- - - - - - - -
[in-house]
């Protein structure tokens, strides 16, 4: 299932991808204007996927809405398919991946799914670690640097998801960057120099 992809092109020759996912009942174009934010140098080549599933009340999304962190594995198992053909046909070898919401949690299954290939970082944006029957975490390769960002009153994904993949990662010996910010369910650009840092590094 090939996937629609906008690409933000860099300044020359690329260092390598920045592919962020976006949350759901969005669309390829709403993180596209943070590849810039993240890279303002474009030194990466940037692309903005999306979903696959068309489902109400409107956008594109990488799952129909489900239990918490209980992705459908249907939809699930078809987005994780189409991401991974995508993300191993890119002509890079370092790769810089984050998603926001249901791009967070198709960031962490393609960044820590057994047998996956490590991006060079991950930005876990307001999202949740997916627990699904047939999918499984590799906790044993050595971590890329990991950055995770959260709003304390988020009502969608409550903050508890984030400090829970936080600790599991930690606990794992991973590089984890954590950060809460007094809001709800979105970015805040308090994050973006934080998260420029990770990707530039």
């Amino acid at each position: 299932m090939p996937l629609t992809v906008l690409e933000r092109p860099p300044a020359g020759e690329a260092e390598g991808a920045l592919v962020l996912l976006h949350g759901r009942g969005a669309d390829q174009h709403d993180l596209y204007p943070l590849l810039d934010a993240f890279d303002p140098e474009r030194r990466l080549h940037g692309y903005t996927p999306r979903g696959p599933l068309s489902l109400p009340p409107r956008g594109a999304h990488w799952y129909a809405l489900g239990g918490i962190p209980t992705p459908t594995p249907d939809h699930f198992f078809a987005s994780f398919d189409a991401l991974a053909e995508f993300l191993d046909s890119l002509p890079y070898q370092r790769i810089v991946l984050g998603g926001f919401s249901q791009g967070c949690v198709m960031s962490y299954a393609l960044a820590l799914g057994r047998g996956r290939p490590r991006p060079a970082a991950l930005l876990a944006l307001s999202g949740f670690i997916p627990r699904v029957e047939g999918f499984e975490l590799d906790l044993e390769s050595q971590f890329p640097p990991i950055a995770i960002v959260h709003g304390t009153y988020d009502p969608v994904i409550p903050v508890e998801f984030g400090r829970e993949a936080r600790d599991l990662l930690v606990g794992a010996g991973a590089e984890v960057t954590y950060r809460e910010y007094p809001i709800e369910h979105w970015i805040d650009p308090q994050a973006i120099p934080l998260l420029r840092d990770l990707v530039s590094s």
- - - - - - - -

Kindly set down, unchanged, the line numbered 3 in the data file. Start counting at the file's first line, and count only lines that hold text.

């Amino acid at each position: 299932m090939p996937l629609t992809v906008l690409e933000r092109p860099p300044a020359g020759e690329a260092e390598g991808a920045l592919v962020l996912l976006h949350g759901r009942g969005a669309d390829q174009h709403d993180l596209y204007p943070l590849l810039d934010a993240f890279d303002p140098e474009r030194r990466l080549h940037g692309y903005t996927p999306r979903g696959p599933l068309s489902l109400p009340p409107r956008g594109a999304h990488w799952y129909a809405l489900g239990g918490i962190p209980t992705p459908t594995p249907d939809h699930f198992f078809a987005s994780f398919d189409a991401l991974a053909e995508f993300l191993d046909s890119l002509p890079y070898q370092r790769i810089v991946l984050g998603g926001f919401s249901q791009g967070c949690v198709m960031s962490y299954a393609l960044a820590l799914g057994r047998g996956r290939p490590r991006p060079a970082a991950l930005l876990a944006l307001s999202g949740f670690i997916p627990r699904v029957e047939g999918f499984e975490l590799d906790l044993e390769s050595q971590f890329p640097p990991i950055a995770i960002v959260h709003g304390t009153y988020d009502p969608v994904i409550p903050v508890e998801f984030g400090r829970e993949a936080r600790d599991l990662l930690v606990g794992a010996g991973a590089e984890v960057t954590y950060r809460e910010y007094p809001i709800e369910h979105w970015i805040d650009p308090q994050a973006i120099p934080l998260l420029r840092d990770l990707v530039s590094s």